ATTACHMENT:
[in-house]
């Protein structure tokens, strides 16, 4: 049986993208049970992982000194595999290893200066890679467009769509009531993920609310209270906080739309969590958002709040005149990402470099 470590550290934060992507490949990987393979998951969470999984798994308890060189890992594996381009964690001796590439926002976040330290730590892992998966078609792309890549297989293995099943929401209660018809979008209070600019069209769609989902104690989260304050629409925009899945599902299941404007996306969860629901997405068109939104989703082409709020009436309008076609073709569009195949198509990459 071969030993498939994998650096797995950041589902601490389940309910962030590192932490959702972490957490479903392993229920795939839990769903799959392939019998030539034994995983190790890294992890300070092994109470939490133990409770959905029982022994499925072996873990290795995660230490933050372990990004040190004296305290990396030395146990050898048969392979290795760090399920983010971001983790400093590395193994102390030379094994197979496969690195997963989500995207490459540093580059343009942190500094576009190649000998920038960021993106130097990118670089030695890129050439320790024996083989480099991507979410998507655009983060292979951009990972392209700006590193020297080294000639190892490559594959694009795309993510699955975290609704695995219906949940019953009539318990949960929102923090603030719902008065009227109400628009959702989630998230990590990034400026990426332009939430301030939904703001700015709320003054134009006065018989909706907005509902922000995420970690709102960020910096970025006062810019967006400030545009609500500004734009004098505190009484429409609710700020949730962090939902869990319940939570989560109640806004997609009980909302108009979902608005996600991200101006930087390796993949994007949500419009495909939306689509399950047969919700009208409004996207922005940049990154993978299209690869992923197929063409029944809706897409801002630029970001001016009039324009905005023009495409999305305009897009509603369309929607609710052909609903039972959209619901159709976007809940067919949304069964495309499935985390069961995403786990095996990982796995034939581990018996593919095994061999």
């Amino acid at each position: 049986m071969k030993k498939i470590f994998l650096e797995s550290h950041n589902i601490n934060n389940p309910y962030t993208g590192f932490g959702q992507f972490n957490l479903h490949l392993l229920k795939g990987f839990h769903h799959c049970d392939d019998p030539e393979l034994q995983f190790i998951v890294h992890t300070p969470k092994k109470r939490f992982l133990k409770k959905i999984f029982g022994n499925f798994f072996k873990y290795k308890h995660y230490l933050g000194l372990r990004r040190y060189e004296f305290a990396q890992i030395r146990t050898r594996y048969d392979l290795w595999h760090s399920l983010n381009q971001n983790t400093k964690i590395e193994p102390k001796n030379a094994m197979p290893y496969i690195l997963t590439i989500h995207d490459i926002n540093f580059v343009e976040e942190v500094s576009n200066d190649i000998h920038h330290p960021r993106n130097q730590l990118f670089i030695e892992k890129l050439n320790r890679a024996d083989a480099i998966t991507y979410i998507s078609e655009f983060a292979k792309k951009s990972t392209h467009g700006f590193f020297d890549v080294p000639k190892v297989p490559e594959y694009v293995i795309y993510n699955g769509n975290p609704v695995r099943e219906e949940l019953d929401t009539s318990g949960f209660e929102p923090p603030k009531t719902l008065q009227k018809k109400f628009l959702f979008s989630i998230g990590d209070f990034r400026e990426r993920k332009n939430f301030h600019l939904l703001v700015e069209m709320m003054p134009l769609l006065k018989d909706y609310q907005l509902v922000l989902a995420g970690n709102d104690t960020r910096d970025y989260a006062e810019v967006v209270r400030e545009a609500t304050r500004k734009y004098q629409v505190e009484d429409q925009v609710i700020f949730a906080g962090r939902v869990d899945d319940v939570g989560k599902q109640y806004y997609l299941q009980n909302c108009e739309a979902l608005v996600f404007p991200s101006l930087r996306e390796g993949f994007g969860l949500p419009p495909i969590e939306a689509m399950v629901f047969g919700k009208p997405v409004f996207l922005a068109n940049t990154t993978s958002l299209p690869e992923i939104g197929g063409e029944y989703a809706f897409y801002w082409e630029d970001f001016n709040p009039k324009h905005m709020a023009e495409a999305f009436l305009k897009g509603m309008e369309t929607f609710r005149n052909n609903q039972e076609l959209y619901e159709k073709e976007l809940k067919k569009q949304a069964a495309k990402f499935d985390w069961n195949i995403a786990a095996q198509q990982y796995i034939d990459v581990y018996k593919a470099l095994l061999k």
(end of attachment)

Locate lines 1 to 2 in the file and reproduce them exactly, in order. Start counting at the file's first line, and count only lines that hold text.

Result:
[in-house]
């Protein structure tokens, strides 16, 4: 049986993208049970992982000194595999290893200066890679467009769509009531993920609310209270906080739309969590958002709040005149990402470099 470590550290934060992507490949990987393979998951969470999984798994308890060189890992594996381009964690001796590439926002976040330290730590892992998966078609792309890549297989293995099943929401209660018809979008209070600019069209769609989902104690989260304050629409925009899945599902299941404007996306969860629901997405068109939104989703082409709020009436309008076609073709569009195949198509990459 071969030993498939994998650096797995950041589902601490389940309910962030590192932490959702972490957490479903392993229920795939839990769903799959392939019998030539034994995983190790890294992890300070092994109470939490133990409770959905029982022994499925072996873990290795995660230490933050372990990004040190004296305290990396030395146990050898048969392979290795760090399920983010971001983790400093590395193994102390030379094994197979496969690195997963989500995207490459540093580059343009942190500094576009190649000998920038960021993106130097990118670089030695890129050439320790024996083989480099991507979410998507655009983060292979951009990972392209700006590193020297080294000639190892490559594959694009795309993510699955975290609704695995219906949940019953009539318990949960929102923090603030719902008065009227109400628009959702989630998230990590990034400026990426332009939430301030939904703001700015709320003054134009006065018989909706907005509902922000995420970690709102960020910096970025006062810019967006400030545009609500500004734009004098505190009484429409609710700020949730962090939902869990319940939570989560109640806004997609009980909302108009979902608005996600991200101006930087390796993949994007949500419009495909939306689509399950047969919700009208409004996207922005940049990154993978299209690869992923197929063409029944809706897409801002630029970001001016009039324009905005023009495409999305305009897009509603369309929607609710052909609903039972959209619901159709976007809940067919949304069964495309499935985390069961995403786990095996990982796995034939581990018996593919095994061999």